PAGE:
Saturday, September 22, 2007

An Arab Mezze

Oh, to feast at the legendary table of Fakhreddine in Amman during a balmy spring evening, or to pick at the dishes laid out at Madaba's Haret Al Jdoudna in the sultry heat of a summer lunchtime! But nothing compares to the huge, groaning tables of mezze that adorn Beirut's serious eateries, where you leave the table after the main course and repair to the table behind you where they've laid out dessert!

The Levant has a cuisine that is utterly unique - a combination of amazingly fertile coastal land and a history of ebb and flow that has laced the plenty and fecundity of the land with the tragedy of constant conflict. The food of Syria, Jordan, Lebanon and Palestine are the foods of Greece and Turkey, of Arabia and Africa. It's all in here and it's one of the great cuisines of the world.

Much of the experience of Eastern Mediterranean food is down to the mezze, a meal of many delights that mixes salads, dips and little hot things into a huge communal dipping session. Experienced hands know very well that the mezze is invariably followed by a huge course of grilled meats and therefore not to overdo the mezze. And then they completely lose the run of themselves and do just that.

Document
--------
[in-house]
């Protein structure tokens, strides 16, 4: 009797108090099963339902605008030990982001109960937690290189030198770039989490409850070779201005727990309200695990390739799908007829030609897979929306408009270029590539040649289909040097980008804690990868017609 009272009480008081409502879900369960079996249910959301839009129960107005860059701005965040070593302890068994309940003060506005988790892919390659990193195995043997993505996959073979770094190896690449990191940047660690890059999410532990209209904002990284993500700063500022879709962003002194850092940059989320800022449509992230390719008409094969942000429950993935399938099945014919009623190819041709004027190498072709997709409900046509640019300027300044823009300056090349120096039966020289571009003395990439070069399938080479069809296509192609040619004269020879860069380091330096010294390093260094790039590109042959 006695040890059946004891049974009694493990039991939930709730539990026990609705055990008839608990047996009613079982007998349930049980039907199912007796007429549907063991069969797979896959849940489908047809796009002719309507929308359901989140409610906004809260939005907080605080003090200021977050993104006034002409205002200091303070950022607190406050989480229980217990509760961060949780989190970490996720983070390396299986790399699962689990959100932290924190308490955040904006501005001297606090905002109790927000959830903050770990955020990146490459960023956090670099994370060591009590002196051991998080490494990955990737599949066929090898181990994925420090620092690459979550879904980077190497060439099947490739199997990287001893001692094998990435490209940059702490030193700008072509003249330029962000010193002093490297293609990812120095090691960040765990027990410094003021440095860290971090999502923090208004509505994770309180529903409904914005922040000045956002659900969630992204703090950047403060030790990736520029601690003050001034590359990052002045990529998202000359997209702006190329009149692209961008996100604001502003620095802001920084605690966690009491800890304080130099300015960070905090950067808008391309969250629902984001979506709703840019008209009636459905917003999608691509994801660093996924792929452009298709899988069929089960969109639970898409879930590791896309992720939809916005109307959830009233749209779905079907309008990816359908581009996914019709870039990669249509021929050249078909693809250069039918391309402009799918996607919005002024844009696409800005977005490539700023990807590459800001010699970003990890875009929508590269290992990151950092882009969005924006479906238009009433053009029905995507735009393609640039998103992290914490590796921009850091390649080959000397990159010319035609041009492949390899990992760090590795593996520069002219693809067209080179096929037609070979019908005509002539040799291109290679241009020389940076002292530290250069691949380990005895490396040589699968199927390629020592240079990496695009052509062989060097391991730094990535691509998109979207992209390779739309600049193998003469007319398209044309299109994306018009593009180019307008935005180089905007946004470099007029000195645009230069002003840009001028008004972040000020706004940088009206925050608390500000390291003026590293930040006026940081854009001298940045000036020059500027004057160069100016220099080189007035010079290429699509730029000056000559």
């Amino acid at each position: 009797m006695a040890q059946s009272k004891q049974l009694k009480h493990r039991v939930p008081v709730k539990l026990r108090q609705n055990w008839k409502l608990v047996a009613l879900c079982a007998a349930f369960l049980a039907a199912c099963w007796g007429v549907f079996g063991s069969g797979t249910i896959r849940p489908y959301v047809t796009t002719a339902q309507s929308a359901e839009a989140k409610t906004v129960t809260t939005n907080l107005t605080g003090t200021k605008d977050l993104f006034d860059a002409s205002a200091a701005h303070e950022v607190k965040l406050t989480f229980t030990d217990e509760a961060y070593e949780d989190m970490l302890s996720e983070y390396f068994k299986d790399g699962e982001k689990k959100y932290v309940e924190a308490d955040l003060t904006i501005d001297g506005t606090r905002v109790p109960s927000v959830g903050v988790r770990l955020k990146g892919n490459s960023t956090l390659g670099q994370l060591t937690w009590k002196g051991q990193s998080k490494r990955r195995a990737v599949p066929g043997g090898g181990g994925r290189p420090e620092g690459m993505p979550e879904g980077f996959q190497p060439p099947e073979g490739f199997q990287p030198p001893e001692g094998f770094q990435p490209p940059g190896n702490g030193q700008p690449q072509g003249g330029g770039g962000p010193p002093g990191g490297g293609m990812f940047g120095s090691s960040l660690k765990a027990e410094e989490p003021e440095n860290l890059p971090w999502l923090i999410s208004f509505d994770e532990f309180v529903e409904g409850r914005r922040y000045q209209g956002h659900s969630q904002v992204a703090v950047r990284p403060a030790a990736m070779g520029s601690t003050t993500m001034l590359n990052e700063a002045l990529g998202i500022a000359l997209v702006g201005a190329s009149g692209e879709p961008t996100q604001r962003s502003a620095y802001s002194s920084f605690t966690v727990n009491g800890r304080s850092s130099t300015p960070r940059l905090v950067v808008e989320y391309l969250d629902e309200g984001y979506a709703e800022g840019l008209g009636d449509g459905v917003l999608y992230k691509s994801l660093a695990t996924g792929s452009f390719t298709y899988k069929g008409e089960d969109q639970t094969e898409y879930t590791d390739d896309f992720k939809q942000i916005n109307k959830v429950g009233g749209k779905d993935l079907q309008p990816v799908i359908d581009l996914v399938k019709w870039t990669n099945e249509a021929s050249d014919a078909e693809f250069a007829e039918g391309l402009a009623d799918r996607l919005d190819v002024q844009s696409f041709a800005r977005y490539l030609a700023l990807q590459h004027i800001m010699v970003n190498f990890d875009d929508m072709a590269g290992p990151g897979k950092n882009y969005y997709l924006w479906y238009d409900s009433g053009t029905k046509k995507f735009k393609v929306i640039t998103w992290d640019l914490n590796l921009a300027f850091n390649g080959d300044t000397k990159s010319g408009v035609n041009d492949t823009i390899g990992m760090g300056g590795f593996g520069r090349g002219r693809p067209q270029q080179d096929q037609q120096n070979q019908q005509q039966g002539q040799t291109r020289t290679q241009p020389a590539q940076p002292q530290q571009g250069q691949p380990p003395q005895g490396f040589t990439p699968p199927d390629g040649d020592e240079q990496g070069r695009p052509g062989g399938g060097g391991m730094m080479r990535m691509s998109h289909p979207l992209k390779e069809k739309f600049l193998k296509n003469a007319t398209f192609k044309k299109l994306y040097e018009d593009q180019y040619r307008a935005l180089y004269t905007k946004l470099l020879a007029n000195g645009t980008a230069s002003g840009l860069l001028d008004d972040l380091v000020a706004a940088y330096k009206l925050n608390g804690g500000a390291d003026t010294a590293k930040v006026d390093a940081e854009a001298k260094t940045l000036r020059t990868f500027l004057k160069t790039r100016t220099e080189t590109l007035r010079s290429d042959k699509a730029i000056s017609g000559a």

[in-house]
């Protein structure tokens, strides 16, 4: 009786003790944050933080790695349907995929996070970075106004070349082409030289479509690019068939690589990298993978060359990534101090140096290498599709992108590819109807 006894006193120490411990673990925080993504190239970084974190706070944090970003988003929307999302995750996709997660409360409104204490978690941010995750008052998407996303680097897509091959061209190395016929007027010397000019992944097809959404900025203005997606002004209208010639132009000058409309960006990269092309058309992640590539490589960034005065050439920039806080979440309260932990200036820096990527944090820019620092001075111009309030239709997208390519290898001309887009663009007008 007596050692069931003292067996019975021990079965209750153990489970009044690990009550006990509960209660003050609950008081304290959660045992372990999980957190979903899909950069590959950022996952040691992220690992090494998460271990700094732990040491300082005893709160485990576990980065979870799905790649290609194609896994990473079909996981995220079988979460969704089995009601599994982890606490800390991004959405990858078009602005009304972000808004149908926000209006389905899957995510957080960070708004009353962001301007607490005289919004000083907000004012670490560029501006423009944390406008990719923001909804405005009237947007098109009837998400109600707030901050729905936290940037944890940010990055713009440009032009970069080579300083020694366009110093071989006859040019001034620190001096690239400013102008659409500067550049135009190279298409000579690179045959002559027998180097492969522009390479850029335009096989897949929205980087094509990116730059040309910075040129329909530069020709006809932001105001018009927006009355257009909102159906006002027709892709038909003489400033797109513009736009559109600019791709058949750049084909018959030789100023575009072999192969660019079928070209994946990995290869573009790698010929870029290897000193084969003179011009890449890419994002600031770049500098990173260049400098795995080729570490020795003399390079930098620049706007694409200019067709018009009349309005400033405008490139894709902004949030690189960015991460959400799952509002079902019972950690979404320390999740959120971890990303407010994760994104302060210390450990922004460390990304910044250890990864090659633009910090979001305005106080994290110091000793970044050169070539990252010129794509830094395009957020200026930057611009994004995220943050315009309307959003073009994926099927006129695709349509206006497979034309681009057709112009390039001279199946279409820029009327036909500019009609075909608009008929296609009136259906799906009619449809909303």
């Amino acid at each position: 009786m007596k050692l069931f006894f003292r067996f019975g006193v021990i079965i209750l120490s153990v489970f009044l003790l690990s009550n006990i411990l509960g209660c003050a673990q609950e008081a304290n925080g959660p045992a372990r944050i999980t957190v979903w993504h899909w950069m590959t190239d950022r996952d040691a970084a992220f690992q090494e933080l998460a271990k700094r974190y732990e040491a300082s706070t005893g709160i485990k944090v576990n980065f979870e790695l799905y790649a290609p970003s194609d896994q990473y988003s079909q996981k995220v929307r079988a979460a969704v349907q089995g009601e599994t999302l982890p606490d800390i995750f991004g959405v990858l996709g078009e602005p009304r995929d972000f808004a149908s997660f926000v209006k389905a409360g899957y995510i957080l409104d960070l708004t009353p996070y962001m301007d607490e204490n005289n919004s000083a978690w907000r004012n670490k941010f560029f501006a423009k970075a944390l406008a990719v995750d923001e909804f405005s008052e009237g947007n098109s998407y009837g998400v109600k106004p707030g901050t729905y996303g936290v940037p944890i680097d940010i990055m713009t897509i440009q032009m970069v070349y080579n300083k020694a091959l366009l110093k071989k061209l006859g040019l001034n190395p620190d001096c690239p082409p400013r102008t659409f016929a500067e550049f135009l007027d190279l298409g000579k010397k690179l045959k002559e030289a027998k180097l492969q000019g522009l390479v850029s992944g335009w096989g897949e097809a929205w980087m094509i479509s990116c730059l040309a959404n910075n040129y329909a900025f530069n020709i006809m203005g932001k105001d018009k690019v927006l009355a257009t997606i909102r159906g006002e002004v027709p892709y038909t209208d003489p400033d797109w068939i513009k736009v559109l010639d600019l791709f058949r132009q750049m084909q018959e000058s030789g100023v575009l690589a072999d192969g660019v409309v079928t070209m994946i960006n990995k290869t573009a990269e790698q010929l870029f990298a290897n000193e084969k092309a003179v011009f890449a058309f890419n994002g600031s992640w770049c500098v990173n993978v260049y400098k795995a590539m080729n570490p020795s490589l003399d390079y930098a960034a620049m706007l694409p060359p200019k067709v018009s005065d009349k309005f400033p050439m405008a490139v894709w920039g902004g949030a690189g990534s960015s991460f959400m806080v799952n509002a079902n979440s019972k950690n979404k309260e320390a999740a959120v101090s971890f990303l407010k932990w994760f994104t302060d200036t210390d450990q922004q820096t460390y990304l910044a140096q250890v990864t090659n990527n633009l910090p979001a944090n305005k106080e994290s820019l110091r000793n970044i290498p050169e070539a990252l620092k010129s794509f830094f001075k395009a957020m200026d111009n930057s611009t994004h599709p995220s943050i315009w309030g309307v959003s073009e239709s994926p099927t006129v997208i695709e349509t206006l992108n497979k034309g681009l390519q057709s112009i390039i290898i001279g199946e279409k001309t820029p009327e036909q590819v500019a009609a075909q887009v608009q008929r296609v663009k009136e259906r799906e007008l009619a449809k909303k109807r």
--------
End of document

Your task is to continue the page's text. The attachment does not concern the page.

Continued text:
The mezze is eaten either by reaching over and swooping a cunningly curved piece of bread into the dainty or by taking the whole dish and transferring some to the plate in front of you using the nearest knife, fork, spoon or thing. There's little etiquette and no formality: it's the most social way to eat since the dope fondue.

Mezze consists of a range of salads, dips and fatayah, or hot snacks.

Salads such as fattoush, add a touch of greenery to the proceedings. They're also invariably clustered around the big daddy salad, a whole lettuce surrounded with sticks of fresh carrot, spring onions, chilis, peppers, tomatoes, cucumbers and pretty much everything else the restaurant could hoist out of the garden. You'll get pickles, too: from oily olives through to wincingly sharp pickled turnip and carrot.

Dips are eaten in restaurants with fresh puffy rounds of Arabic bread pulled out of the brick ovens, hot and ready to swoop, scoop and dip with. Many dips use tahine, sesame paste. They provide a remarkable variety of flavours and the chance to indulge infinite combinations. The MotherDip is houmous. People have fights over houmous.

Fatayer are finger foods: here are a range of traditional bits and bobs that go with a mezze, from crunchy, soft-centered cheese sambusek (samosas), through fried kibbeh to little hot sausages, spicy with sumak. And even assafir - little birds, eaten whole and crunchy.


Some Popular Mezze Recipes

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